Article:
Nine-year-old Lilah Schwartz gets a funny reaction when she eats fresh cherries. And the same thing happens when she puts cantaloupe, carrots, celery and bell peppers in her mouth.
"My throat gets scratchy and starts to close up. And I feel like I can't breathe," said the fourth-grader from Hoboken, N.J.
As her mother recalled, Lilah had no problems eating these foods when she was younger. But not long after Lilah learned she suffered from hay fever, she felt uncomfortable whenever she ate certain fresh fruits and raw vegetables.
Yet, if the foods are cooked, Lilah can enjoy these very same foods without any problems at all.
This strange cluster of symptoms seen in hay fever sufferers when eating particular foods is called food-pollen allergy syndrome, or oral allergy syndrome. It's sometimes referred to as fruit-pollen syndrome -- although it's not just fruits that trigger the response.
Some people, like Lilah and her older sister, who have seasonal pollen allergies in response to common culprits such as ragweed, grass, alder, mugwort (a weed) or birch, might get an allergic reaction shortly after they eat certain foods.
"You may get itching of the lips, the inside or roof of the mouth, and the back of the throat," said Dr. John Costa, director of allergy services at Brigham and Women's Hospital in Boston. "It happens almost immediately."
Other symptoms of oral allergy syndrome include a tingling in your mouth, an itchy tongue and throat and lips that feel swollen (although they usually appear normal).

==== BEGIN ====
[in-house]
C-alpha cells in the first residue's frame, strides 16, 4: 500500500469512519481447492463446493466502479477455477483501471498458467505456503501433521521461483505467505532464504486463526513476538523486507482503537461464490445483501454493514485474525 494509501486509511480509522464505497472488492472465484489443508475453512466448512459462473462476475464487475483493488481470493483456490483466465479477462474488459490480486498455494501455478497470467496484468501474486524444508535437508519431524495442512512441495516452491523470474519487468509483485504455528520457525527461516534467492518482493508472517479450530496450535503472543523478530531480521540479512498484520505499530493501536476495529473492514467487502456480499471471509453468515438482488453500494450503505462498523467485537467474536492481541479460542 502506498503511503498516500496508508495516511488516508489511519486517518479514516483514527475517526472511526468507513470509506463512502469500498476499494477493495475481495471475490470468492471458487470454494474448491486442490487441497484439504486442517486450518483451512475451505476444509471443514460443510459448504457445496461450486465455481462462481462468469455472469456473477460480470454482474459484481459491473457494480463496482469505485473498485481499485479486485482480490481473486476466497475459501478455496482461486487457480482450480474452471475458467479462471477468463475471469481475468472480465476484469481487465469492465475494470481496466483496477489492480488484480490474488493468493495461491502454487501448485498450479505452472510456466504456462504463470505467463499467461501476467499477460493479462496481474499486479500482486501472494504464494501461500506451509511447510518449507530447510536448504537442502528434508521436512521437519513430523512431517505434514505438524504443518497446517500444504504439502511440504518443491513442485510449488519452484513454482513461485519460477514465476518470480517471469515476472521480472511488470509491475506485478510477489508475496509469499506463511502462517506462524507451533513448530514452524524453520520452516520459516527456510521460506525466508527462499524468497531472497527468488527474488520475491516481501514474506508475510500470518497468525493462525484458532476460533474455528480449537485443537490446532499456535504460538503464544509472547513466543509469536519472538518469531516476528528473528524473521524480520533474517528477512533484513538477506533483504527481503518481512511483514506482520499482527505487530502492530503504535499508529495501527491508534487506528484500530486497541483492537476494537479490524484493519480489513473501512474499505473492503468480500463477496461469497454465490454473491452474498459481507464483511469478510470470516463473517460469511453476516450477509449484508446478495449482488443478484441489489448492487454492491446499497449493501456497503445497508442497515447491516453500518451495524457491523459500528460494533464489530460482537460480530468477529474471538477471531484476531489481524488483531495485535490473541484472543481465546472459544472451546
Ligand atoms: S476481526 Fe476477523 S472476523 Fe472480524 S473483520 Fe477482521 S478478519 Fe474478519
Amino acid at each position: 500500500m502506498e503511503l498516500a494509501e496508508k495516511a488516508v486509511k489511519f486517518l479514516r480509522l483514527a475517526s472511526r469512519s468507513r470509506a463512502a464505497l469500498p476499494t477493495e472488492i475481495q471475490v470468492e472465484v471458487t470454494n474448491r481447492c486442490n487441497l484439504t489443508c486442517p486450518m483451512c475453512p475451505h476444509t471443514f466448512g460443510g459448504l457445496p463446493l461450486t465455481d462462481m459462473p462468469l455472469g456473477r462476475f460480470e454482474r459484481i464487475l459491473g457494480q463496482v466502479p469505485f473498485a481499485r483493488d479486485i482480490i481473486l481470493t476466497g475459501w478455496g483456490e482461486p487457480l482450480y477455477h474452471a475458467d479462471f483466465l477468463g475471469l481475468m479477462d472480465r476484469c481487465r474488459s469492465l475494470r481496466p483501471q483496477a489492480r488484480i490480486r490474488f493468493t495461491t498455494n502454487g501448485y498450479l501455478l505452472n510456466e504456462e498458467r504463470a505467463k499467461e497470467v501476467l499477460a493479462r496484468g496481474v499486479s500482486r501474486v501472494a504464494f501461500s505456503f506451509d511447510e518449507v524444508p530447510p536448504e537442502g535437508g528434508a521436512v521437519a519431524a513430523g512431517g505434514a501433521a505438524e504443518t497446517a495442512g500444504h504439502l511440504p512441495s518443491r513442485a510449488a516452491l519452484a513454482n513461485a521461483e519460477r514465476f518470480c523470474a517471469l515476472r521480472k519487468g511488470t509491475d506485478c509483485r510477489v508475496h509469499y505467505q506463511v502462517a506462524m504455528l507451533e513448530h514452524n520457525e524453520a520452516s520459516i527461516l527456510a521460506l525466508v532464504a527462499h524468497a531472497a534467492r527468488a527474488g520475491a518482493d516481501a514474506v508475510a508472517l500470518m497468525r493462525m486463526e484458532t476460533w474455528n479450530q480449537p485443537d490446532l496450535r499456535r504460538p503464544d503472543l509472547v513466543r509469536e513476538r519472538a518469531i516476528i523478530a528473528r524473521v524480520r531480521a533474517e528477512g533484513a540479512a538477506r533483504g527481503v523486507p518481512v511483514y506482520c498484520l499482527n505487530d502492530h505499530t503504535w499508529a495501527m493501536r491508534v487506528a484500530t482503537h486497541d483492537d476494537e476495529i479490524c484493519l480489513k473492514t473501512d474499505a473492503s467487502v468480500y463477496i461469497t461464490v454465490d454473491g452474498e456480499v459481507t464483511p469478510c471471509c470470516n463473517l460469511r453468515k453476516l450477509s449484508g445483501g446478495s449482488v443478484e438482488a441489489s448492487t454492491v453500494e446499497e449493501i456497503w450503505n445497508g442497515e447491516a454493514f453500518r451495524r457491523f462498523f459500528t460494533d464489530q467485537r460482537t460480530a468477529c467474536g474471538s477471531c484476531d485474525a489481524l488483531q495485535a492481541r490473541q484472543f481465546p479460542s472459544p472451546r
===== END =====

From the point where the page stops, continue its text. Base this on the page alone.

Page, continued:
"This reaction lasts anywhere from 10 minutes to half an hour," said Costa.
So, what's happening? Evidence suggests that in these cases, the immune system mistakes a plant protein in the fruit, vegetable, nut or seed for pollen, and this irritant triggers what allergy specialists call a cross-reaction.
When you eat a fresh apple, for example, your mouth thinks it's been exposed to birch pollen, Costa said. There's a protein in the food that shares a similar structure and shape to the pollen-related protein and sets off a quick, short-term reaction that's largely confined to the mouth and throat.
The hallmark of food-pollen allergy syndrome is that the exact same fruits and vegetables that trigger these symptoms when the food is eaten raw can be eaten without any of these effects when the food is consumed cooked, said Costa.
So, while a taking a bite out of a fresh apple -- whether it's organic or conventionally grown -- might cause itching in the mouth and throat in some people, the same individuals could eat a slice of apple pie, spoon up some apple sauce or drink a glass of apple juice and be fine. It's also unlikely that apple jelly or dried apples would cause a problem.
Only the fresh food causes the reaction and not the cooked, baked, microwaved, canned or processed forms -- all of which suggests that cooking or heating destroys the allergenic proteins in the food.